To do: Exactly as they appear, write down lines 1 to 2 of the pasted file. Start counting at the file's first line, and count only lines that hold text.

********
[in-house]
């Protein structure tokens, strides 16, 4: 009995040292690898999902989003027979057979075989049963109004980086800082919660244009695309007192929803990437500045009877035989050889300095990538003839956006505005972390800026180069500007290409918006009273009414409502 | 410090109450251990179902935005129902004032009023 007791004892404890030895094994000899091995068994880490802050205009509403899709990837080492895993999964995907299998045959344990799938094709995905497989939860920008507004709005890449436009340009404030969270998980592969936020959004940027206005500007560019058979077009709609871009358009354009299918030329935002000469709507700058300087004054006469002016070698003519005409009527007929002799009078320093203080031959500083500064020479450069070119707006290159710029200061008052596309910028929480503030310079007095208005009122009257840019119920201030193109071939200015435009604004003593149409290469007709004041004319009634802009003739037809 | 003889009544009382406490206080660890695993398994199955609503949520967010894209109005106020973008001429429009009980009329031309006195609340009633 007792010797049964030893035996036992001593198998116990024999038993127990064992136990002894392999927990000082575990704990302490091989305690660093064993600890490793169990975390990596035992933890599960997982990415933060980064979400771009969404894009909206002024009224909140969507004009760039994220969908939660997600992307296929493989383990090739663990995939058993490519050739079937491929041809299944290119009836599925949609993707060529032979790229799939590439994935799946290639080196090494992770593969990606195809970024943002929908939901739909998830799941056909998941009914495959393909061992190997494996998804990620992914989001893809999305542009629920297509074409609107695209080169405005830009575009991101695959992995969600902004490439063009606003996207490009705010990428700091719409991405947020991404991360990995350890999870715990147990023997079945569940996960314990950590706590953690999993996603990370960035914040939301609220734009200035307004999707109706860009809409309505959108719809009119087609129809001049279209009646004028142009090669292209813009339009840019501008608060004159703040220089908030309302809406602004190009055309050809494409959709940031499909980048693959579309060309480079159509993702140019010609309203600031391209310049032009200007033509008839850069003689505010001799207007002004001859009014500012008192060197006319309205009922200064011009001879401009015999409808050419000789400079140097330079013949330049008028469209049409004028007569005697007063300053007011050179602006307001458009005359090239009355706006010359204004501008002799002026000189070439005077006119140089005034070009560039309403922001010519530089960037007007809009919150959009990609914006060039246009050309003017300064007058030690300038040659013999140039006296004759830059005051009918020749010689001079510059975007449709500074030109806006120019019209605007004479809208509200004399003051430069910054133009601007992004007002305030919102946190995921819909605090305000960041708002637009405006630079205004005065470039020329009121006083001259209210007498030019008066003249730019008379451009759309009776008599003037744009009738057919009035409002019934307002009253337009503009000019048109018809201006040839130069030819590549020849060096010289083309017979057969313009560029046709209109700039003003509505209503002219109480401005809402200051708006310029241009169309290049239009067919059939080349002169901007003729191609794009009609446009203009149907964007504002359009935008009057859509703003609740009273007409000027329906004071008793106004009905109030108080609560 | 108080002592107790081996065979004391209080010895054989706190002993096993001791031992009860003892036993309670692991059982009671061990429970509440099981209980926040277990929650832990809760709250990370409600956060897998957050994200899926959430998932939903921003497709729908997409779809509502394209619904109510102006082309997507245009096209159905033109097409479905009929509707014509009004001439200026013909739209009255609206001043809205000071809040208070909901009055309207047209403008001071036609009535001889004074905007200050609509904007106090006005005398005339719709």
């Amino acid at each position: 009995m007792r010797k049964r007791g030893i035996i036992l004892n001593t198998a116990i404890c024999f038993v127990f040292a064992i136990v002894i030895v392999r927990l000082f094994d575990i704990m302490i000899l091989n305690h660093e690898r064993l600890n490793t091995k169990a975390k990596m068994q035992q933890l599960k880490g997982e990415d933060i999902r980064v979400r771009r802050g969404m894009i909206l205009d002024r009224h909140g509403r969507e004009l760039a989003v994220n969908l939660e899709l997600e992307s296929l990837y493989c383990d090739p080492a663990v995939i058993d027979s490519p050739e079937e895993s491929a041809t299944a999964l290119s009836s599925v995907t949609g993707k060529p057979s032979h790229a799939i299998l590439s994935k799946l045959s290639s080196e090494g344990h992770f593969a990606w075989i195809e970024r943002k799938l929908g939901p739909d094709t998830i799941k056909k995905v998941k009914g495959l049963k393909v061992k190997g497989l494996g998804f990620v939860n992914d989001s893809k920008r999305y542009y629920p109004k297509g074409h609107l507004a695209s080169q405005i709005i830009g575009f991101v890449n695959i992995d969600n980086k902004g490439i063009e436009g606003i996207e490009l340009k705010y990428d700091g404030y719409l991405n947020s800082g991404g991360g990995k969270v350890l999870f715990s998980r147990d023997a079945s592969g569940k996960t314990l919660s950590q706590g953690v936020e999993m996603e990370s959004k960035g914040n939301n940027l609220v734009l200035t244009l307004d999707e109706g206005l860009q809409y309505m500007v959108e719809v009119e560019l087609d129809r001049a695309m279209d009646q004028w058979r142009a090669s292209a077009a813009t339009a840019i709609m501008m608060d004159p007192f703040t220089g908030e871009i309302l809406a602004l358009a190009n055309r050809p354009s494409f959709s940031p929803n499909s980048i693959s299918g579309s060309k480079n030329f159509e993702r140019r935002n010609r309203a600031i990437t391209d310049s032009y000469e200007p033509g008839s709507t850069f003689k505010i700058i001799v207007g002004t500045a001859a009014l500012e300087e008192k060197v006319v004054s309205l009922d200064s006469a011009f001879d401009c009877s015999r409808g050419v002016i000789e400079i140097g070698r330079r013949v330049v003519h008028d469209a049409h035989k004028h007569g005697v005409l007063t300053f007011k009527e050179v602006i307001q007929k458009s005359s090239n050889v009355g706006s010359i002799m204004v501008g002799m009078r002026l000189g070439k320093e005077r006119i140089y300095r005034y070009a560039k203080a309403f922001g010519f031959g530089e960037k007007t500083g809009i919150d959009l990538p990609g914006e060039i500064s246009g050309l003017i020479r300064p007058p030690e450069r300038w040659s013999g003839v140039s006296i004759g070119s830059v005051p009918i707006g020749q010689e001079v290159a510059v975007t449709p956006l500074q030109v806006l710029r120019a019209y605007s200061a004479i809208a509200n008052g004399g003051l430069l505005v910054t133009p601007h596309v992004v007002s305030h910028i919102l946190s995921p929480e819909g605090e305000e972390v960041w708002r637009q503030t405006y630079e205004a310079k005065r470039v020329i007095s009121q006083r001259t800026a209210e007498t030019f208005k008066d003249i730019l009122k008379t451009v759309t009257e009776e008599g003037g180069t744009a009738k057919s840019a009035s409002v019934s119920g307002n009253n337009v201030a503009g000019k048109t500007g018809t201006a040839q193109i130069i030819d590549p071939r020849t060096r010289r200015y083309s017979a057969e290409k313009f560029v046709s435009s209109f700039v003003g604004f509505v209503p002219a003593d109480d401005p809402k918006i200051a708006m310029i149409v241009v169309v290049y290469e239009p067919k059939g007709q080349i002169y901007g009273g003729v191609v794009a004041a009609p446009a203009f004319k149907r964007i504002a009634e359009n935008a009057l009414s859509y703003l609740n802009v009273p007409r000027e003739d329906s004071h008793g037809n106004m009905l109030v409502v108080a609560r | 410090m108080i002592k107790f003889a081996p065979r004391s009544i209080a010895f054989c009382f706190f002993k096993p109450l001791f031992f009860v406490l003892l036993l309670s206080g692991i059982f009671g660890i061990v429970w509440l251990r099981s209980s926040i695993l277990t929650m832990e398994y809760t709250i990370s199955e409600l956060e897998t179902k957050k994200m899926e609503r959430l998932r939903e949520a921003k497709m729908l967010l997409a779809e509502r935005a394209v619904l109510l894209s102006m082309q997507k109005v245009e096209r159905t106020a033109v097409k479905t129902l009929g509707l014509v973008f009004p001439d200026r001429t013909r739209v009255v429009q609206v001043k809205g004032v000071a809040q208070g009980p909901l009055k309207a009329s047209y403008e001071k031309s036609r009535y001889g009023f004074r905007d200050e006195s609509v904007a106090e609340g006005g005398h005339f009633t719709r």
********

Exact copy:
[in-house]
């Protein structure tokens, strides 16, 4: 009995040292690898999902989003027979057979075989049963109004980086800082919660244009695309007192929803990437500045009877035989050889300095990538003839956006505005972390800026180069500007290409918006009273009414409502 | 410090109450251990179902935005129902004032009023 007791004892404890030895094994000899091995068994880490802050205009509403899709990837080492895993999964995907299998045959344990799938094709995905497989939860920008507004709005890449436009340009404030969270998980592969936020959004940027206005500007560019058979077009709609871009358009354009299918030329935002000469709507700058300087004054006469002016070698003519005409009527007929002799009078320093203080031959500083500064020479450069070119707006290159710029200061008052596309910028929480503030310079007095208005009122009257840019119920201030193109071939200015435009604004003593149409290469007709004041004319009634802009003739037809 | 003889009544009382406490206080660890695993398994199955609503949520967010894209109005106020973008001429429009009980009329031309006195609340009633 007792010797049964030893035996036992001593198998116990024999038993127990064992136990002894392999927990000082575990704990302490091989305690660093064993600890490793169990975390990596035992933890599960997982990415933060980064979400771009969404894009909206002024009224909140969507004009760039994220969908939660997600992307296929493989383990090739663990995939058993490519050739079937491929041809299944290119009836599925949609993707060529032979790229799939590439994935799946290639080196090494992770593969990606195809970024943002929908939901739909998830799941056909998941009914495959393909061992190997494996998804990620992914989001893809999305542009629920297509074409609107695209080169405005830009575009991101695959992995969600902004490439063009606003996207490009705010990428700091719409991405947020991404991360990995350890999870715990147990023997079945569940996960314990950590706590953690999993996603990370960035914040939301609220734009200035307004999707109706860009809409309505959108719809009119087609129809001049279209009646004028142009090669292209813009339009840019501008608060004159703040220089908030309302809406602004190009055309050809494409959709940031499909980048693959579309060309480079159509993702140019010609309203600031391209310049032009200007033509008839850069003689505010001799207007002004001859009014500012008192060197006319309205009922200064011009001879401009015999409808050419000789400079140097330079013949330049008028469209049409004028007569005697007063300053007011050179602006307001458009005359090239009355706006010359204004501008002799002026000189070439005077006119140089005034070009560039309403922001010519530089960037007007809009919150959009990609914006060039246009050309003017300064007058030690300038040659013999140039006296004759830059005051009918020749010689001079510059975007449709500074030109806006120019019209605007004479809208509200004399003051430069910054133009601007992004007002305030919102946190995921819909605090305000960041708002637009405006630079205004005065470039020329009121006083001259209210007498030019008066003249730019008379451009759309009776008599003037744009009738057919009035409002019934307002009253337009503009000019048109018809201006040839130069030819590549020849060096010289083309017979057969313009560029046709209109700039003003509505209503002219109480401005809402200051708006310029241009169309290049239009067919059939080349002169901007003729191609794009009609446009203009149907964007504002359009935008009057859509703003609740009273007409000027329906004071008793106004009905109030108080609560 | 108080002592107790081996065979004391209080010895054989706190002993096993001791031992009860003892036993309670692991059982009671061990429970509440099981209980926040277990929650832990809760709250990370409600956060897998957050994200899926959430998932939903921003497709729908997409779809509502394209619904109510102006082309997507245009096209159905033109097409479905009929509707014509009004001439200026013909739209009255609206001043809205000071809040208070909901009055309207047209403008001071036609009535001889004074905007200050609509904007106090006005005398005339719709």